help.. Chinese Elm!!

tanlu

Shohin
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Hi everyone!

Does anyone have experience with Chinese Elms? I actually ended up purchasing one (imported from China) this past weekend at a local bonsai nursery for $25, a steal really. The Japanese bonsaist who overseas the care of all the bonsai there keeps them in a greenhouse with indirect light and high humidity. All seem extremely healthy. She says she waters them once a week.

Now I don't live in a greenhouse, but my tiny upstairs kitchen has the most humidity in the house, possibly 40% or 50%. It's 65F daytime, 55F nighttime. It's also very bright since there are 3 windows (light from east, south, and west) and the white walls and cabinets reflect it. I've been keeping it there for the past few days. Does anyone have any experience and tips on indoor care for this plant?

I'll post a pic soon

T
 

Redwood Ryan

Masterpiece
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Chinese Elm is NOT an indoor tree. It will live a short unhappy life if kept indoors.
 

Alex DeRuiter

Chumono
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From bonsai4me:

Ulmus parvifolia/Chinese Elm are often sold as indoor bonsai and as such are acclimatised to indoor growing conditions, however Chinese Elms are temperate trees and fully frost hardy. Chinese Elms grown indoors (or in climates with very mild winters) will remain evergreen whereas outdoor cultivation results in a deciduous tree.

Though Elms should be able to cope with the adverse growing conditions indoors, they are never as vigorous as their outdoor counterparts. To be entirely frost hardy your Chinese Elm must spend the Autumn outside to harden up for the Winter; never place a Chinese Elm that has been grown indoors straight outside during the Winter,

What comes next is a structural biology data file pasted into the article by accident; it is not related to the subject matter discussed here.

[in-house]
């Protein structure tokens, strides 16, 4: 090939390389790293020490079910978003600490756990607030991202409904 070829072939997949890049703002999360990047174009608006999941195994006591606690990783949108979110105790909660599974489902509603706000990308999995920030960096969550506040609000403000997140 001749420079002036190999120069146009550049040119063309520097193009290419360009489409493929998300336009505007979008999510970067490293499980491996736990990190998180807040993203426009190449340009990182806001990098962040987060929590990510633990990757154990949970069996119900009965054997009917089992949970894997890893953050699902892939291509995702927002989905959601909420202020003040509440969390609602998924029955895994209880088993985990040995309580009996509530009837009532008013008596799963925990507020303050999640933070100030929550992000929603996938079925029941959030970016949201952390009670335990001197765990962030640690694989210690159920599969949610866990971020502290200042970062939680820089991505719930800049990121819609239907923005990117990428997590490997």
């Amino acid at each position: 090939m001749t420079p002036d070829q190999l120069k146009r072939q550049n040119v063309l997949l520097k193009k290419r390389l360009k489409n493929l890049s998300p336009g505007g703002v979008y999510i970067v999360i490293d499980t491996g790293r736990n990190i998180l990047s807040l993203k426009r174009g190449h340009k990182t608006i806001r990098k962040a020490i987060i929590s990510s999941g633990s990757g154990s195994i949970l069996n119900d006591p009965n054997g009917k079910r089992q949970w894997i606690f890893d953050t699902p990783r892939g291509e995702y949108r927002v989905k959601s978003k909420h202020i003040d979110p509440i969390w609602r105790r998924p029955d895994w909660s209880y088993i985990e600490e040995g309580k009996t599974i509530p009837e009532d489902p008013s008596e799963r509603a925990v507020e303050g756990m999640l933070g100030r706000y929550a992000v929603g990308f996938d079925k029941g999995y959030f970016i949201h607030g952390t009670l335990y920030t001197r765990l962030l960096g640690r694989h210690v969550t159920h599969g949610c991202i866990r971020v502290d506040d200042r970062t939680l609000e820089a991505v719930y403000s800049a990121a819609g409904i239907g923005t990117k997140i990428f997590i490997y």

I am reliably informed that given protection from cold winds and mulching of the pot with straw, soil or bark, Chinese Elm bonsai will actually cope with temperatures of -10°F. (Zone 6 Winters). Chinese Elms planted in the ground will survive in zone 5 Winters; that's temperatures down to -20°F (-28°C).

http://www.bonsai4me.com/SpeciesGuide/Ulmus.html

Good bit of information there.
 

drake

Seedling
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AS said Chinese elm are out door trees and so do best out doors. they will tolerate in door conditions if kept moist, sprayed daily and have plenty of natural light which is relay making the indoors like the out doors. They can get very long leggy shoots with leafs only on the end of the branches and tend to be on the yellow side of green. so really just keep it outside if you wont nice healthy Bonsai
 
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